“But you can never recreate the glory days and, while that might sound downbeat, we have to look at fishing in the 21st century and see how we can make the most of that opportunity.

“This continuation of the CFP [during the transition period] will send the wrong signal in terms of capitalising on that opportunity.”

And Ms Onn is keen to stress that, although much of the focus has turned to the catching sector in recent days, Grimsby’s links to the fishing trade are mainly maintained now through seafood processing. The likes of Young’s, Icelandic Seachill and the Saucy Fish Company all make a profit by turning (often frozen) catches into plate-ready dishes for restaurants, pubs and supermarkets.

“The challenge is we still have a large industry around processing that employs 5,000 people directly and indirectly and which is incredibly important to jobs in Grimsby,” said Ms Onn, an opposition minister.

“So yes, we can pursue the options for fishing but it must not be at the cost of the jobs that already exist.”

Read more: Will our fishermen catch a break at last from Brexit vote?

Richard Corbett, pictured left, leader of the Labour MEPs in Brussels, echoed the Grimsby MP’s sentiments during his visit to the town last week. He was one of the panellists during the European Parliament’s fisheries debate at Grimsby Town Hall on Friday.

Speaking afterwards, Mr Corbett said any gains made in the catching sector by pulling out of the CFP could in fact be undone by leaving the single market and customs union.

It could mean that, even if Grimsby men (or women for that matter) decide to start-up a fishing business in lieu of the extra quota available after Brexit, their North Sea haul could prove difficult to sell.

People in the UK do not tend to be fans of eating the fish their fishermen catch – species such as mackerel and herring – and so sellers export the majority of it to the EU where the fish are more desired. In turn, the cod and haddock we love to batter and have with chips tends to be imported in.

“Most of what we catch we export,” said Mr Corbett, MEP for Yorkshire and North Lincolnshire. “Yet it is the Government’s intention that we leave the customs union, meaning red tape and hold ups – and that is bad news for the fishing industry.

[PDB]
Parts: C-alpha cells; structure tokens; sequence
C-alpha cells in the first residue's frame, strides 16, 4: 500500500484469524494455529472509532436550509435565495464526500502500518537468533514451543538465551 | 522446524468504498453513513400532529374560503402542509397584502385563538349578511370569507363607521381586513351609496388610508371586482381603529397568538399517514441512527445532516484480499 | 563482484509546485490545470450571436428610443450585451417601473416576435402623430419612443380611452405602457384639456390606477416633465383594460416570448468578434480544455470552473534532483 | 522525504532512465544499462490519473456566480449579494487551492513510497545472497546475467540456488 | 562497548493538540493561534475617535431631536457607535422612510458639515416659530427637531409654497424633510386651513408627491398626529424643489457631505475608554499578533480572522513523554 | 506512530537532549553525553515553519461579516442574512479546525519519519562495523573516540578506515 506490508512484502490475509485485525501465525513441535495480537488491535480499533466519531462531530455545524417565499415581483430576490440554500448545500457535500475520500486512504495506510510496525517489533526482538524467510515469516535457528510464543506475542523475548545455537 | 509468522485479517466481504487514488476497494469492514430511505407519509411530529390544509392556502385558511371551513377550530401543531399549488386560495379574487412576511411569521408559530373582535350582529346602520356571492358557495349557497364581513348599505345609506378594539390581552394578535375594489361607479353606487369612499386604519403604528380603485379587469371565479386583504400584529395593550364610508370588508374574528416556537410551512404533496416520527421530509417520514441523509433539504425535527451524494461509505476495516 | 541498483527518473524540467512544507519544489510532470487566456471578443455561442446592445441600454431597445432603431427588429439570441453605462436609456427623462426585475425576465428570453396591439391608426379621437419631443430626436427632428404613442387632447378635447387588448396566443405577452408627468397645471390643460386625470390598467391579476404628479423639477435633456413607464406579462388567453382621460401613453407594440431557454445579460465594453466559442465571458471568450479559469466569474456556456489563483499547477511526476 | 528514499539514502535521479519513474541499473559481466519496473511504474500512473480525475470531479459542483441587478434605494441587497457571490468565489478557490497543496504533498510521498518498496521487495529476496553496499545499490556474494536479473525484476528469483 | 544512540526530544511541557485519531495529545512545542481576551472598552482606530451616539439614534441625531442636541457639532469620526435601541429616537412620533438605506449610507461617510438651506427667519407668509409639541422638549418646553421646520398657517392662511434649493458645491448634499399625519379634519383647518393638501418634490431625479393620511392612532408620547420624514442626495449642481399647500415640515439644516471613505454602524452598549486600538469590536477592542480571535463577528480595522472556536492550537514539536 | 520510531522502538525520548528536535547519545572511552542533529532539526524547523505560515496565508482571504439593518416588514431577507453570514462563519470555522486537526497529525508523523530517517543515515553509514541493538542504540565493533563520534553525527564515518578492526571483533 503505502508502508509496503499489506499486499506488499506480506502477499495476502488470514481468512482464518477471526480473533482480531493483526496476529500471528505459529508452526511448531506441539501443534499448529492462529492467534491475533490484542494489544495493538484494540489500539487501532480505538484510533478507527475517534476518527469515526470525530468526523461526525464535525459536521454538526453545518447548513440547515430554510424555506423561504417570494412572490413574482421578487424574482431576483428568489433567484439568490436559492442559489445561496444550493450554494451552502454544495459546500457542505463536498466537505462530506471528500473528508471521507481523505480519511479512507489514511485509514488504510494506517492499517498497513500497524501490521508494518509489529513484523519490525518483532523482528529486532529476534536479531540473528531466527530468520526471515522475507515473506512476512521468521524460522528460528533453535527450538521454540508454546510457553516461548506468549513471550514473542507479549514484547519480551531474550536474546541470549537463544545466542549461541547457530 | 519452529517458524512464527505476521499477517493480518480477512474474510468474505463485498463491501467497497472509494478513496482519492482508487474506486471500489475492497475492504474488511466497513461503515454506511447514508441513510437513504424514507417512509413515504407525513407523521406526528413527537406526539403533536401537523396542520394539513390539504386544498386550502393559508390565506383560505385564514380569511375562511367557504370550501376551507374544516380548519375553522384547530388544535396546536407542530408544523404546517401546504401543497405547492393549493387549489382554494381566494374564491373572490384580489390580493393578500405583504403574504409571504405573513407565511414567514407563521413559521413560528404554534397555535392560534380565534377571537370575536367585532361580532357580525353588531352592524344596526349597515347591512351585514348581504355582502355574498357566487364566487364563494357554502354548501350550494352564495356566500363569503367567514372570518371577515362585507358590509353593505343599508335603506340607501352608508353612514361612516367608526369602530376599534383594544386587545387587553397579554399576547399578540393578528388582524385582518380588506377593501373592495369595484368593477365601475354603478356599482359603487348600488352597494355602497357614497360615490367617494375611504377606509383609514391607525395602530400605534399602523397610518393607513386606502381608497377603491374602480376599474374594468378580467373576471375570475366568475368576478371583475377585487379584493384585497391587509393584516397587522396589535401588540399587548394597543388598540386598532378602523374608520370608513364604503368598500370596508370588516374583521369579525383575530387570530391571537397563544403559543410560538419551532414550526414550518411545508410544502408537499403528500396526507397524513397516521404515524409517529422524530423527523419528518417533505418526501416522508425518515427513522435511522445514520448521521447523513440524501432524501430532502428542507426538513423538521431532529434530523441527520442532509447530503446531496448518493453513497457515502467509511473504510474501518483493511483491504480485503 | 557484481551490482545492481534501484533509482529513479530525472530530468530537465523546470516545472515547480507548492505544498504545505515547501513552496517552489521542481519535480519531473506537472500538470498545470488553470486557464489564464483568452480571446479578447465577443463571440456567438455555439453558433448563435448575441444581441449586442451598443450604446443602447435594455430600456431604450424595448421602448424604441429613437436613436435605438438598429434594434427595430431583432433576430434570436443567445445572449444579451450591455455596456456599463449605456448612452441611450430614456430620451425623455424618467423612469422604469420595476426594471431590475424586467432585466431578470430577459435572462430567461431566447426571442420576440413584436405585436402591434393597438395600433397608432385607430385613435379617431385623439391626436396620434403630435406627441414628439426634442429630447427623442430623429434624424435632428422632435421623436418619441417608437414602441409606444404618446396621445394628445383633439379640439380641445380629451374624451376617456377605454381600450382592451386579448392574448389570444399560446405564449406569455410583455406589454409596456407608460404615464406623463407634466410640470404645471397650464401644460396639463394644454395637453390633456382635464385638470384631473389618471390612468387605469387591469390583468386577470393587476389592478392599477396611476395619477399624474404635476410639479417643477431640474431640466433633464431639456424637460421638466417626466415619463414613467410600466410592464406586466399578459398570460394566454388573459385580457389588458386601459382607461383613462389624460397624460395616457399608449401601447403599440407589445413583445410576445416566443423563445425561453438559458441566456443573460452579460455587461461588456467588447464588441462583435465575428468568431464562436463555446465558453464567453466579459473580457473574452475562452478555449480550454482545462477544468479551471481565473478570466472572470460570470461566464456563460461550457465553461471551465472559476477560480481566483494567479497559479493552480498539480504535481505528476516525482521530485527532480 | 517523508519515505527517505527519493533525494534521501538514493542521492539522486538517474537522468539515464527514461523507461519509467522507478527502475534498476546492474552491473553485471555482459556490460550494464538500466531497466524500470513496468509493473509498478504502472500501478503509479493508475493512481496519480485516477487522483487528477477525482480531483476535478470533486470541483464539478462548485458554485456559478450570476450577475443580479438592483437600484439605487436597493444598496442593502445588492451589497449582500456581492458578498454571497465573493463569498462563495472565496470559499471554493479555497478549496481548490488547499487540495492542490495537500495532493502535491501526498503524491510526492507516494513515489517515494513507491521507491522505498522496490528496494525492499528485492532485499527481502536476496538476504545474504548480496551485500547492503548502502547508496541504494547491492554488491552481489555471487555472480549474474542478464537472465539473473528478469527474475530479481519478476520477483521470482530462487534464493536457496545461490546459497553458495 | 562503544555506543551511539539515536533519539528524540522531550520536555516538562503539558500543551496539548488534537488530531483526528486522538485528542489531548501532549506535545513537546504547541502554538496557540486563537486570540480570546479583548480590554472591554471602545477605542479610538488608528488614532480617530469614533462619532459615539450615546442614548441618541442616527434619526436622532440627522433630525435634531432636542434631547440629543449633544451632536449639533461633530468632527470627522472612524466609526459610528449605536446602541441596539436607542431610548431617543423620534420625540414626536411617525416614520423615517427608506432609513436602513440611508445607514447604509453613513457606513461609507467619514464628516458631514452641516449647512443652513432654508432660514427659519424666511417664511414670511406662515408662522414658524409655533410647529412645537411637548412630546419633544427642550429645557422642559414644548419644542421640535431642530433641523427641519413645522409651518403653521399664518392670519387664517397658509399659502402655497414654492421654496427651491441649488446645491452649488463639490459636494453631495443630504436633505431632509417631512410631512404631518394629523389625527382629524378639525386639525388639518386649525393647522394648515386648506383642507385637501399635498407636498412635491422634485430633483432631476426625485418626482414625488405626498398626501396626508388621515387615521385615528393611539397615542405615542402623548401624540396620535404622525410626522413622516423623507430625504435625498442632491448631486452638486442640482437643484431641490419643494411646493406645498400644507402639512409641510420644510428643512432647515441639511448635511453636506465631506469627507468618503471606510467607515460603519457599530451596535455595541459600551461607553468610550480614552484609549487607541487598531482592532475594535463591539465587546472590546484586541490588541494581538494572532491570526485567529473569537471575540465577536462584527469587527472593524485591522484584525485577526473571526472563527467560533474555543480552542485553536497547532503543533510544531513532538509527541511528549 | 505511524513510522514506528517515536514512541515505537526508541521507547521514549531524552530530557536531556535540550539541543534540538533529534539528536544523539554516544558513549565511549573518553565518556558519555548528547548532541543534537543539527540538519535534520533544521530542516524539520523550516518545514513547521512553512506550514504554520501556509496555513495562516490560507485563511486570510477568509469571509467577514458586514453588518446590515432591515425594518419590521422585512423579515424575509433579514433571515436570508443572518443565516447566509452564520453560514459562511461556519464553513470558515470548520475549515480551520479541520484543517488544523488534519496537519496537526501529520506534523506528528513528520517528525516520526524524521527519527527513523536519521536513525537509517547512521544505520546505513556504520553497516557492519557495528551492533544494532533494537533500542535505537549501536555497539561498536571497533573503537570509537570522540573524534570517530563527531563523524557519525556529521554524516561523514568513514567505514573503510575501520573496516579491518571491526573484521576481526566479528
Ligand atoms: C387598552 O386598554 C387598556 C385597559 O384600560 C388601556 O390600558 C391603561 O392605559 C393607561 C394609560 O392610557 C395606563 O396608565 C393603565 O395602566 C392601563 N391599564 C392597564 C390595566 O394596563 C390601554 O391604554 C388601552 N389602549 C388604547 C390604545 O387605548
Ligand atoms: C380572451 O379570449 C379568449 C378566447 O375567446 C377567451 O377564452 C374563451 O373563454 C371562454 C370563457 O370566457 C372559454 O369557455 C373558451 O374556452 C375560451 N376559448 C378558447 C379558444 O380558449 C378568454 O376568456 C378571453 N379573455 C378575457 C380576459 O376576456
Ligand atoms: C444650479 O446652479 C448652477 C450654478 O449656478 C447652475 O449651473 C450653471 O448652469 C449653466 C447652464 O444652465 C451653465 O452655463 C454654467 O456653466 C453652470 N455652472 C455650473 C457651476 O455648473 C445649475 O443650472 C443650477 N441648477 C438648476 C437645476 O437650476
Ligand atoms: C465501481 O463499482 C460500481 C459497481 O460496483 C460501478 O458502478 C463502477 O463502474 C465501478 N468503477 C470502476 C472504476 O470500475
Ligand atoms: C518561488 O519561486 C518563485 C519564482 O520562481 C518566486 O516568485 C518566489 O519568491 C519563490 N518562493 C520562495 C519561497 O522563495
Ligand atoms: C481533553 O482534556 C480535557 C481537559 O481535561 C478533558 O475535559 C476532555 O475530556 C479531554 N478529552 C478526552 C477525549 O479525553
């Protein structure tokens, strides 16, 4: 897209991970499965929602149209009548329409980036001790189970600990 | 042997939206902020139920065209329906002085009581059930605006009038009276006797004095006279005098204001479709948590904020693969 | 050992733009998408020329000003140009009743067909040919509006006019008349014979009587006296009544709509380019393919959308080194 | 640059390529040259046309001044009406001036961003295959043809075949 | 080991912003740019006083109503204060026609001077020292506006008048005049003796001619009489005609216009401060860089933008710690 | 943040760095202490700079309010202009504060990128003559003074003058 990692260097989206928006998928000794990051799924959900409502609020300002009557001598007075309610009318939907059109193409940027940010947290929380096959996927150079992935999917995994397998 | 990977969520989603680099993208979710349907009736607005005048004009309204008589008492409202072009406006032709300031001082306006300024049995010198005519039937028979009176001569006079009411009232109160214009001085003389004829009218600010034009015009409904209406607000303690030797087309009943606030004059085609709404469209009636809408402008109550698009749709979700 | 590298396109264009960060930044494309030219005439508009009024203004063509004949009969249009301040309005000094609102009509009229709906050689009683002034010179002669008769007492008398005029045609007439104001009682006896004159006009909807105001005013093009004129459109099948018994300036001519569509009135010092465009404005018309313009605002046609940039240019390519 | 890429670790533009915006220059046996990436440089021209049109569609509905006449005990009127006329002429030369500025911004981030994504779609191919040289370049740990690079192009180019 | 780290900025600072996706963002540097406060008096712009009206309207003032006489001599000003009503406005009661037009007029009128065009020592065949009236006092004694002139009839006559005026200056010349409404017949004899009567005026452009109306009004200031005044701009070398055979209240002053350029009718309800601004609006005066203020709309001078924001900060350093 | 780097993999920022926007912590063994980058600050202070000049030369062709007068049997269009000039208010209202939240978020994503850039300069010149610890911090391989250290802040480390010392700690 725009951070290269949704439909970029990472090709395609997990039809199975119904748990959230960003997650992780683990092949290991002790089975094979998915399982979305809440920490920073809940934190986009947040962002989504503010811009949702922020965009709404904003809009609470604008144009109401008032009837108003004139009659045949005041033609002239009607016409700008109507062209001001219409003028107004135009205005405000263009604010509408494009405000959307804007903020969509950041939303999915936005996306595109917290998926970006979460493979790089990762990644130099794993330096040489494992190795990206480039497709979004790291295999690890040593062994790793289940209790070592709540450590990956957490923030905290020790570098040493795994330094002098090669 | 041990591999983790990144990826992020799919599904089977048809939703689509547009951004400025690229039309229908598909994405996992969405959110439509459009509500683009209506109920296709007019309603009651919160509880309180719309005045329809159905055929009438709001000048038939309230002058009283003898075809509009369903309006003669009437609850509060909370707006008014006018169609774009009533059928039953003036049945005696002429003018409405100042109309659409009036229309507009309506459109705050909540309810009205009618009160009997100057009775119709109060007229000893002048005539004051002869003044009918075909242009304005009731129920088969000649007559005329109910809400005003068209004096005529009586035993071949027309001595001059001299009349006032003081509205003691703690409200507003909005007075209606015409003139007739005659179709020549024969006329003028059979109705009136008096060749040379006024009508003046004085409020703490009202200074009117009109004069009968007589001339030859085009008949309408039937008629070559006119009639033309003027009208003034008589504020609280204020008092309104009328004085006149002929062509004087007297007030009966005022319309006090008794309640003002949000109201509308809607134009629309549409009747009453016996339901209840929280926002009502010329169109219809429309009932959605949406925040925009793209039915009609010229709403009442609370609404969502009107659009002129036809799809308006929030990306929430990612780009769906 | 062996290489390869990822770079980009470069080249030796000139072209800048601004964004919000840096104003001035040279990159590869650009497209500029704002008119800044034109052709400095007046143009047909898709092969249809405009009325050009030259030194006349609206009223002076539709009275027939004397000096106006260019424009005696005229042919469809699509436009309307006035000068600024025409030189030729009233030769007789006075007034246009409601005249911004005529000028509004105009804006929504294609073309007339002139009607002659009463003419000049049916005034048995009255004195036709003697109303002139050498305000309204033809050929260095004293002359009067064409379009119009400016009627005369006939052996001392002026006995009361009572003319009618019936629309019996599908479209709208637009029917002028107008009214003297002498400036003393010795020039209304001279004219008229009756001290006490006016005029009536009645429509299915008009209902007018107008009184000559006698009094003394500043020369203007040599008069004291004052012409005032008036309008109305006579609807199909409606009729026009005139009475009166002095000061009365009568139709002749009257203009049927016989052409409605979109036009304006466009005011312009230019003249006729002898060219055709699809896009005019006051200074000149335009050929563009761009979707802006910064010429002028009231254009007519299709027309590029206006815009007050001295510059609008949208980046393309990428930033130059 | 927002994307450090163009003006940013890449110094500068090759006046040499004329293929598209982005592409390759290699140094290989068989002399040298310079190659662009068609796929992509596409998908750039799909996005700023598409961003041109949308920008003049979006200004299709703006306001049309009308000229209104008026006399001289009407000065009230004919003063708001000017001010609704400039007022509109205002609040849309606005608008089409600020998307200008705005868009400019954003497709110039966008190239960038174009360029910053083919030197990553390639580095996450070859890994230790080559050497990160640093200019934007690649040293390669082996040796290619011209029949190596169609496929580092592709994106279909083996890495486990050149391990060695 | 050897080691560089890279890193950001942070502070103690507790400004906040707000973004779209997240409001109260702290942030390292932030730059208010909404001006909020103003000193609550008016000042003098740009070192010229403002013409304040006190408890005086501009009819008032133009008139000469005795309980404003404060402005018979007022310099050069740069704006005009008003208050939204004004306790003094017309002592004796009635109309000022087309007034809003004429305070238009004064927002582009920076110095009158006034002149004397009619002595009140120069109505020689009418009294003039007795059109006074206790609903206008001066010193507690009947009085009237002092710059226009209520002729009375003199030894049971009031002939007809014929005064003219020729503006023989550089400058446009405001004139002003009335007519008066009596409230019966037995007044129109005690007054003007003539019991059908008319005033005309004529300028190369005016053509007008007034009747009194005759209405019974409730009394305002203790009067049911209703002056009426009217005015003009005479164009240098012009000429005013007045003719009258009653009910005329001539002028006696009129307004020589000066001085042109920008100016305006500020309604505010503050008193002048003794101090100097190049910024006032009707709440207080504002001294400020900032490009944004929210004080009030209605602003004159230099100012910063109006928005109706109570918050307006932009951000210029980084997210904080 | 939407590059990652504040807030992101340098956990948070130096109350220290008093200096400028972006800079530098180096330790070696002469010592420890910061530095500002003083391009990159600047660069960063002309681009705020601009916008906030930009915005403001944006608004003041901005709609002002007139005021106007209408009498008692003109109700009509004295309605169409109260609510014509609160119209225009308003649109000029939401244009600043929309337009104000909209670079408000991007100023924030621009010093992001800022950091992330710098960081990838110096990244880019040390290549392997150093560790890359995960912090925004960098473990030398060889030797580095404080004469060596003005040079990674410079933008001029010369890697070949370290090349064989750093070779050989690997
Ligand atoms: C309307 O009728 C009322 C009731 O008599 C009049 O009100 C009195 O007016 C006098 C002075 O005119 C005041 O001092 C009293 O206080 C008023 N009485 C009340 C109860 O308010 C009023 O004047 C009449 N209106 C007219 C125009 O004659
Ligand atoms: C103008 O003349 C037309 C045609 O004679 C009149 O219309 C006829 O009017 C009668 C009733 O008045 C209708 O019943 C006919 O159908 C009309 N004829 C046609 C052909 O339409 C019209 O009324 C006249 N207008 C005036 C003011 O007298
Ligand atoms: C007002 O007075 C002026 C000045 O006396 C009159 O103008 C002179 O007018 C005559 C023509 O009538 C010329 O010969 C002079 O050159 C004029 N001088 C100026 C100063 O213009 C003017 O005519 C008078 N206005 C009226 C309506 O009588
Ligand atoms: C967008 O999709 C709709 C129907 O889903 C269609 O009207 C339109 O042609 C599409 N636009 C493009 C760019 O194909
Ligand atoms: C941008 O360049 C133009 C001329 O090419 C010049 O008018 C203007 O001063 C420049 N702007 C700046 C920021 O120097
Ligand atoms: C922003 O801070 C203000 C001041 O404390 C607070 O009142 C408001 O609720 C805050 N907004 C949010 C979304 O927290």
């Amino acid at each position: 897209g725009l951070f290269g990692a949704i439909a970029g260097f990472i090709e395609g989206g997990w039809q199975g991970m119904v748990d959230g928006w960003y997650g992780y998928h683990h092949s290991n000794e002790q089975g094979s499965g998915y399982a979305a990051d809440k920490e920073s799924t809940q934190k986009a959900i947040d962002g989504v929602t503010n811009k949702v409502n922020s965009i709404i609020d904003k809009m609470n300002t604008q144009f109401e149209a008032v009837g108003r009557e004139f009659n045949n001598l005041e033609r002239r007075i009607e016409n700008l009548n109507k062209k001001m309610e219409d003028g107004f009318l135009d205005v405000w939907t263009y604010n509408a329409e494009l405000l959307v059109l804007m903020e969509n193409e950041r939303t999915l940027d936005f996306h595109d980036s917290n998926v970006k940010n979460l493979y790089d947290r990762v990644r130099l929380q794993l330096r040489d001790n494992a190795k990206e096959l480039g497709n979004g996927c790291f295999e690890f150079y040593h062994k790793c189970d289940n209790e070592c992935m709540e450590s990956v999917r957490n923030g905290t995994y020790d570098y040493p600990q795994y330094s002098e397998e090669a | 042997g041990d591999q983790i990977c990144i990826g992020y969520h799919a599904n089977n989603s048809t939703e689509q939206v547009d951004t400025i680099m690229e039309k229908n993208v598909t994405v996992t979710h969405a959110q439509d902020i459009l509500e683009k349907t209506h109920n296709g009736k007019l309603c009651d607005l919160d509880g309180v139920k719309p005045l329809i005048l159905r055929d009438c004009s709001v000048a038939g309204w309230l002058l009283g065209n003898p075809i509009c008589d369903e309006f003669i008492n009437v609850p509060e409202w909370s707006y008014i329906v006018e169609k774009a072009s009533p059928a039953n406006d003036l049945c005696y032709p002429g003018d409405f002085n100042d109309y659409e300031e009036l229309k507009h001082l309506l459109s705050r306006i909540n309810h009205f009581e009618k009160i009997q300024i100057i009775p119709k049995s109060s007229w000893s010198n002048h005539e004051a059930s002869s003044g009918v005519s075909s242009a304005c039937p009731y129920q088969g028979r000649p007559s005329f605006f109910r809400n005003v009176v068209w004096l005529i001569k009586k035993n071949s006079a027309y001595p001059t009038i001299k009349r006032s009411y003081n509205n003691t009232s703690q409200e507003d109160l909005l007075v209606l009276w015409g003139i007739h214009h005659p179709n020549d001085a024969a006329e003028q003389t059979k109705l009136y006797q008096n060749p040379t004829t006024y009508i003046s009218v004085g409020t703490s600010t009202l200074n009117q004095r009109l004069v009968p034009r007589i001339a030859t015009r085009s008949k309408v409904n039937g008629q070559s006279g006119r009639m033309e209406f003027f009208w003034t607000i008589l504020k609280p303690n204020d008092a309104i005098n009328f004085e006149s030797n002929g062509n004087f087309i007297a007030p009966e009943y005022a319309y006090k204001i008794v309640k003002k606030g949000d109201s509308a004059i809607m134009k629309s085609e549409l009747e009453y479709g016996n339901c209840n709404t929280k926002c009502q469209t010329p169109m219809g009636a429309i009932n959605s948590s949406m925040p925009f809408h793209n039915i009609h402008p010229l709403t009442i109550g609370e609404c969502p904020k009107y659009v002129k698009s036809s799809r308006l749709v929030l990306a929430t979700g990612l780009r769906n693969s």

“That could outweigh any gain we receive in increasing the amount of fish we can catch.”

Martin Vickers, Tory MP for Cleethorpes, was one of those who argued that fishing could make a comeback if voters opted to leave the EU at the 2016 referendum.

And while he reckons those opportunities will present themselves once the UK is outside the CFP, he said North East Lincolnshire is likely to find its economic uplift not in increased trawler numbers but in securing more investment into its highly-skilled industries.

“I would love to see the fishing industry revived,” said Mr Vickers. “My father, my grandfather and my uncle worked on the docks all their lives.

“Every family in Grimsby will have that connection – there is an enormous wealth of experience and cultural connection.

“And yes, we want access to our waters and to our resources but that isn’t going to, in and of itself, provide us with the wherewithal to recreate the past,” continued the backbencher

“We are talking about establishing a 200-mile limit or going to the median line for our fishing grounds – we are talking about fishing grounds we didn’t even fish.

“What we need in our area is highly skilled jobs and more investors to come with well-paid jobs. At the moment we have too few really big investors coming to the area.

“Yes we have the oil, chemical and renewables industries but we need more of that. They could provide hundreds of jobs when the sad reality is that a future fishing fleet will bring jobs in the dozens rather than the hundreds.”

Read more: Theresa May reveals EU wants never-done-before deal to continue fishing UK waters

Austin Mitchell, pictured right, Grimsby’s long-serving MP of nearly 40 years, who once changed his name to Haddock” to raise the plight of the fishing industry, returned to the town for last week’s fisheries debate.

A devout Brexiteer, he believes Grimsby’s young ones will return to fishing when the conditions are once again in their favour.

“Once it starts getting the investment and the jobs, people will come back to fishing,” he predicted.

“At the moment, it is not profitable to fish. We need control of our waters and then it will become a self-fulfilling prophecy – people will turn to it if there is work available.”

Fishing is certainly in Grimsby’s blood – the stark memorial on the green outside Grimsby Minister reminds every passer-by of that.

The sculpture of a fishermen staring piercingly out to sea as he hauls his soaked net back aboard his trawler invokes the memory of a nostalgic but dangerous profession. 

The question now is whether that tradition, culture, knowhow and heritage will return after Brexit – or whether that sculpted fisherman will serve merely as reminder of what once was.